[MUSIC: Interview] THEESatisfaction
Stasia Irons has two song titles tattooed on her arms. On one arm is South African, anti-apartheid anthem ‘Senzenina’, which Irons first heard while studying in Cape Town. On the other is Michael Jackson’s hit-single ‘Thriller’. The music which Irons makes in THEESatisfaction with her band-mate and lover Catherine Harris-White is born of a similar counterpoint: one part revolutionary message of black, feminist and homosexual empowerment; one part feel-good dance groove.
“Social change has always been a part of [music]. It echoes all the way back. Even in the days of slavery, the slaves would be out in the field making music,” Irons explains before Harris-White chimes in (the pair often finish each other’s thoughts): “Naturally, this album is going to be about black, queer women because we are black, queer women. We’re story tellers at the end of the day, and we’re just trying to tell a story about us and our experiences.”
The couple met back when they were both students in Seattle. “I used to go crash parties at the University of Washington,” says Harris-White. “I went to a small arts college not too far away and they just didn’t have the same sorts of events. I’d be crashing these parties and bumping into Stasia a bunch of times. We became friends from there and eventually started dating. When we were both in our senior year in college, Stasia went on a ‘study abroad’ trip to Cape Town. I started messing around on GarageBand and sending her stuff. Meanwhile she was writing a bunch of poetry, and when she came back we were just so done with school, and we just needed a way to release.”
After several free mixtapes on Bandcamp, the duo broke some serious ground with a cameo on Shabazz Palaces’ 2011 album Black Up, followed shortly by a signing to Sub Pop records and the release of THEESatisfaction’s debut full-length, awE naturalE. Such is the gravity of Shabazz Palaces in Seattle’s still nascent hip hop scene that many reviews of awE naturalE treat the album and its makers as something of an adjunct to Black Up. This couldn’t be further from the truth. Whist Black Up occupies a synthetic, nocturnal, somewhat sinister sound world owing much to current trends in bass music, awE naturalE is an altogether livelier, more organic experience. Off-beat hip hop collides with Erykah Badu-esque neo-soul; there are samples of old jazz records and warm vinyl crackle. The overall aesthetic belongs more to the legacy of ‘60s and ‘70s soul and jazz than to club music. “We like to think that we were alive in the ‘60s and ‘70s in another life,” laughs Harris-White. “We just really love listening to music from that time, looking at pictures, watching footage from Soul Train. We listen to Curtis Mayfield, Gil Scott Herron, Chaka Khan…” “And the speeches too!” Irons interrupts, “Stuff like Malcolm X. We listen to a lot of that.”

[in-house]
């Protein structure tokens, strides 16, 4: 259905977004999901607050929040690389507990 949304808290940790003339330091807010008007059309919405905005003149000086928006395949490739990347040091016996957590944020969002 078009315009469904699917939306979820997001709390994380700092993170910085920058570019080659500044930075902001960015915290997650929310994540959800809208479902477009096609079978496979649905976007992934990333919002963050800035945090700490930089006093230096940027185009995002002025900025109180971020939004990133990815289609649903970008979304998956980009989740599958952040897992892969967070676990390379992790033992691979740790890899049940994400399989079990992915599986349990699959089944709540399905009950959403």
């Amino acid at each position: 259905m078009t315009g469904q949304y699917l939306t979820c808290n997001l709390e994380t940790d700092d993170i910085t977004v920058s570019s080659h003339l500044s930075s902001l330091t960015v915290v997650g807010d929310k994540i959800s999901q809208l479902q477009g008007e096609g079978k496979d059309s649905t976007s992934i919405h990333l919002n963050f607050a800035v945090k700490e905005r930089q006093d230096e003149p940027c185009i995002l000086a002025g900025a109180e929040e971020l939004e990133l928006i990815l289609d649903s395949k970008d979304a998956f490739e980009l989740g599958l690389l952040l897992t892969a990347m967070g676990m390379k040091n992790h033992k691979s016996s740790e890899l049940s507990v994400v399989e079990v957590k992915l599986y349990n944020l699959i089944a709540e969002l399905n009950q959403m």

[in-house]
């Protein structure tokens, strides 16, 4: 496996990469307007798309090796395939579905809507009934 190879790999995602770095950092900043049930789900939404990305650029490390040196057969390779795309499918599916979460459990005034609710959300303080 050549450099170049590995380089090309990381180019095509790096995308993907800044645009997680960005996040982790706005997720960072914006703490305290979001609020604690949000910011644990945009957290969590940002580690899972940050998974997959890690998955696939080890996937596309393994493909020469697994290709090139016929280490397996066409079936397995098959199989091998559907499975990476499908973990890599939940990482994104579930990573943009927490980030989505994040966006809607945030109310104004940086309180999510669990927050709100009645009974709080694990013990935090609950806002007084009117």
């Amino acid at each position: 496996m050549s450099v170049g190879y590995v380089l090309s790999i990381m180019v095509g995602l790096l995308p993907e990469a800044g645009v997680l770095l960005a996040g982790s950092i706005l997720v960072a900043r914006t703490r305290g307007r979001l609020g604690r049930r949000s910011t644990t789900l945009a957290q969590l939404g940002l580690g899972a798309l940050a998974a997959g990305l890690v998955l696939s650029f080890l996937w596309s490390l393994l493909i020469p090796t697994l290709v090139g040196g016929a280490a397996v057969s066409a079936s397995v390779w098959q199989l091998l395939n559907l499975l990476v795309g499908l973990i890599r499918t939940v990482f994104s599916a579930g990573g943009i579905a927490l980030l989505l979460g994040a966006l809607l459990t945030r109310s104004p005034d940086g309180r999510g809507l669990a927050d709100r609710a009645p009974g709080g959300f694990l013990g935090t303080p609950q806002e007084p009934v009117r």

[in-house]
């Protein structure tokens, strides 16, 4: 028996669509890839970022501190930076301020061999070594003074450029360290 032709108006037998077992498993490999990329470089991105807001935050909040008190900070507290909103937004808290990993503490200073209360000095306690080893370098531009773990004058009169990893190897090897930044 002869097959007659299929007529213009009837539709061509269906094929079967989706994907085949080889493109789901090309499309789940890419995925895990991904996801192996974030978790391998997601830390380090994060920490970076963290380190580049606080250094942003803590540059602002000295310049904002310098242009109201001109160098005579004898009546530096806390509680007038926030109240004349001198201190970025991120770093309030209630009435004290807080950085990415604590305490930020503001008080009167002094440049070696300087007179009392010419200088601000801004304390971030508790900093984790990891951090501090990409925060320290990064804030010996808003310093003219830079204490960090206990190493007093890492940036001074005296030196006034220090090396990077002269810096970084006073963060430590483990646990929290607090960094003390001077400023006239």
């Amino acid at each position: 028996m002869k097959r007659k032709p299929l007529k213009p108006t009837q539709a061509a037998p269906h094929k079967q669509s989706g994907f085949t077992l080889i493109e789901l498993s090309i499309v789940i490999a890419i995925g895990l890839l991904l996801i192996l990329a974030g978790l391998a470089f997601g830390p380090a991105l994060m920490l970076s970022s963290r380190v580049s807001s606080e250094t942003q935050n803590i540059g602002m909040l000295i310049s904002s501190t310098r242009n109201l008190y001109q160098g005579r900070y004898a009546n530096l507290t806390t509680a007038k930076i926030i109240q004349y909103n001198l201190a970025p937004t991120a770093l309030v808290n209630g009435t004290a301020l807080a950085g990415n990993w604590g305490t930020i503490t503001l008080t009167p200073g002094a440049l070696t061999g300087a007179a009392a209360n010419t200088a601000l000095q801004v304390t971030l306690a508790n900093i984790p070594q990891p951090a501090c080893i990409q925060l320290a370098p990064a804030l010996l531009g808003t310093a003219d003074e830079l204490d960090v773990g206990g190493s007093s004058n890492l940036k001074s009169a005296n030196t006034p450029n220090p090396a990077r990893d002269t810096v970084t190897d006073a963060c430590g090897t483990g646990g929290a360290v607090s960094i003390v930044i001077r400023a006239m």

The breadth of sources from which THEESatisfaction draw is impressive. Musically, it’s not hard to find evidence of all of the defining genres of black America – jazz, soul, hip hop, blues etc. Lyrically, the duo name-check Orson Welles and Archie Bunker, or spill Egyptian mythology into Bible references. If you had to sum up THEESatisfaction, you would come equally close with the revolutionary call to arms of ‘Earthseed’ – “THEESatisfaction couldn’t give a fuck about the fascists!” – as you would with the refrain from ‘QueenS’ – “Whatever you do, don’t funk with my groove.” That both these lines appear in the album some 40 seconds apart is all the more indicative of THEESatisfaction’s duality. From the political to the personal, the sound of awE naturalE is passionate, heady and convinced. This is a band that wears their hearts on their sleeves and their influences in the ink on their arms.
What: awE naturalE is out now
Where: Goodgod Small Club
When: Friday October 19